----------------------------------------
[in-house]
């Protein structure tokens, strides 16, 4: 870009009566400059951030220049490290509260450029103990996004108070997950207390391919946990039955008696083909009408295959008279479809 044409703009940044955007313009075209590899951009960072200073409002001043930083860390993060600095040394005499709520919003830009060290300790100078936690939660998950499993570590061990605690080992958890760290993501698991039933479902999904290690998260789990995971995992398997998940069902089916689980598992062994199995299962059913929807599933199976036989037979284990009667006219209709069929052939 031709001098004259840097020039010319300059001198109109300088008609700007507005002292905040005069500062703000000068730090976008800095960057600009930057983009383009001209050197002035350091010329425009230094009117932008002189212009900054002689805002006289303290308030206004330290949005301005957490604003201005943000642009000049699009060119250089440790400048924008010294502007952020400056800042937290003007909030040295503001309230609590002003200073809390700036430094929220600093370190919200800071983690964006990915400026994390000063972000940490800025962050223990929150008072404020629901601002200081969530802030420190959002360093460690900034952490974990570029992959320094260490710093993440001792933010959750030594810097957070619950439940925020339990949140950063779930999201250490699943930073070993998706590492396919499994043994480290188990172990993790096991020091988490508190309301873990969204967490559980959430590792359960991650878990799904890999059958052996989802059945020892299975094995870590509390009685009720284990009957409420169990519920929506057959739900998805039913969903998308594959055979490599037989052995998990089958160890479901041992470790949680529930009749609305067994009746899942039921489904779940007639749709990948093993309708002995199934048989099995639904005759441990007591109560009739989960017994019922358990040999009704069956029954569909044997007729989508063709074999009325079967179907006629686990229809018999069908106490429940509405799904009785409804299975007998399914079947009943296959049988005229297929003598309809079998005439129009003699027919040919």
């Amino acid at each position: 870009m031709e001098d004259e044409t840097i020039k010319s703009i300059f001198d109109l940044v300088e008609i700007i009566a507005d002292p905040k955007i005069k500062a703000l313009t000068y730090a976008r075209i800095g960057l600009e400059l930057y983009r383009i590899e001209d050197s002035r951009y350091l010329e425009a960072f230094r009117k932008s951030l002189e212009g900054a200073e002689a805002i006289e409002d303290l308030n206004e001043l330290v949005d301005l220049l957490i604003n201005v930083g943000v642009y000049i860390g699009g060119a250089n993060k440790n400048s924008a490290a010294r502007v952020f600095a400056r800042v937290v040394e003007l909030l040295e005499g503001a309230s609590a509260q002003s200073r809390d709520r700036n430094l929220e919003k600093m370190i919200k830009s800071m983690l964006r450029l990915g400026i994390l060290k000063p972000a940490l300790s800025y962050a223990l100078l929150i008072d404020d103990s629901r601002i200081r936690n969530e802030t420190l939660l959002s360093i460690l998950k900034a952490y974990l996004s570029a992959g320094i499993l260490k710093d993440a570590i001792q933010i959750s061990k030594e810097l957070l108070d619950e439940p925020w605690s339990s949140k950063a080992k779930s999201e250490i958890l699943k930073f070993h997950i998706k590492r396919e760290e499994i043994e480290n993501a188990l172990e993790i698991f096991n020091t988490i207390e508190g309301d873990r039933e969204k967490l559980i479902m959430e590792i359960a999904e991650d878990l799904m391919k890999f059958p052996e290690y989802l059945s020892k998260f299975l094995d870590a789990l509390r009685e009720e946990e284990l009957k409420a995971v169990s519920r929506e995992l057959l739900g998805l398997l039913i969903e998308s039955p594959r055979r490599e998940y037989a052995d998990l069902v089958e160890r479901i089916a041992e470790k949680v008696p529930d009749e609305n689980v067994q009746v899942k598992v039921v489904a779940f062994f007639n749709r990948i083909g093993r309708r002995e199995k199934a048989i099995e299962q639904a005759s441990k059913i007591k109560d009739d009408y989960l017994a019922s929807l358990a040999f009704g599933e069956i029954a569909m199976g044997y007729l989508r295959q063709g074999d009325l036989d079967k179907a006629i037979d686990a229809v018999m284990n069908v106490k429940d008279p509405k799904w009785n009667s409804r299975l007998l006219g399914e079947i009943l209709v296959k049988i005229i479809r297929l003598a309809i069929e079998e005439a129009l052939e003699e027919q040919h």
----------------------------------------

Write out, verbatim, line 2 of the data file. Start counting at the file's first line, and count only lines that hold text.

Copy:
């Protein structure tokens, strides 16, 4: 870009009566400059951030220049490290509260450029103990996004108070997950207390391919946990039955008696083909009408295959008279479809 044409703009940044955007313009075209590899951009960072200073409002001043930083860390993060600095040394005499709520919003830009060290300790100078936690939660998950499993570590061990605690080992958890760290993501698991039933479902999904290690998260789990995971995992398997998940069902089916689980598992062994199995299962059913929807599933199976036989037979284990009667006219209709069929052939 031709001098004259840097020039010319300059001198109109300088008609700007507005002292905040005069500062703000000068730090976008800095960057600009930057983009383009001209050197002035350091010329425009230094009117932008002189212009900054002689805002006289303290308030206004330290949005301005957490604003201005943000642009000049699009060119250089440790400048924008010294502007952020400056800042937290003007909030040295503001309230609590002003200073809390700036430094929220600093370190919200800071983690964006990915400026994390000063972000940490800025962050223990929150008072404020629901601002200081969530802030420190959002360093460690900034952490974990570029992959320094260490710093993440001792933010959750030594810097957070619950439940925020339990949140950063779930999201250490699943930073070993998706590492396919499994043994480290188990172990993790096991020091988490508190309301873990969204967490559980959430590792359960991650878990799904890999059958052996989802059945020892299975094995870590509390009685009720284990009957409420169990519920929506057959739900998805039913969903998308594959055979490599037989052995998990089958160890479901041992470790949680529930009749609305067994009746899942039921489904779940007639749709990948093993309708002995199934048989099995639904005759441990007591109560009739989960017994019922358990040999009704069956029954569909044997007729989508063709074999009325079967179907006629686990229809018999069908106490429940509405799904009785409804299975007998399914079947009943296959049988005229297929003598309809079998005439129009003699027919040919």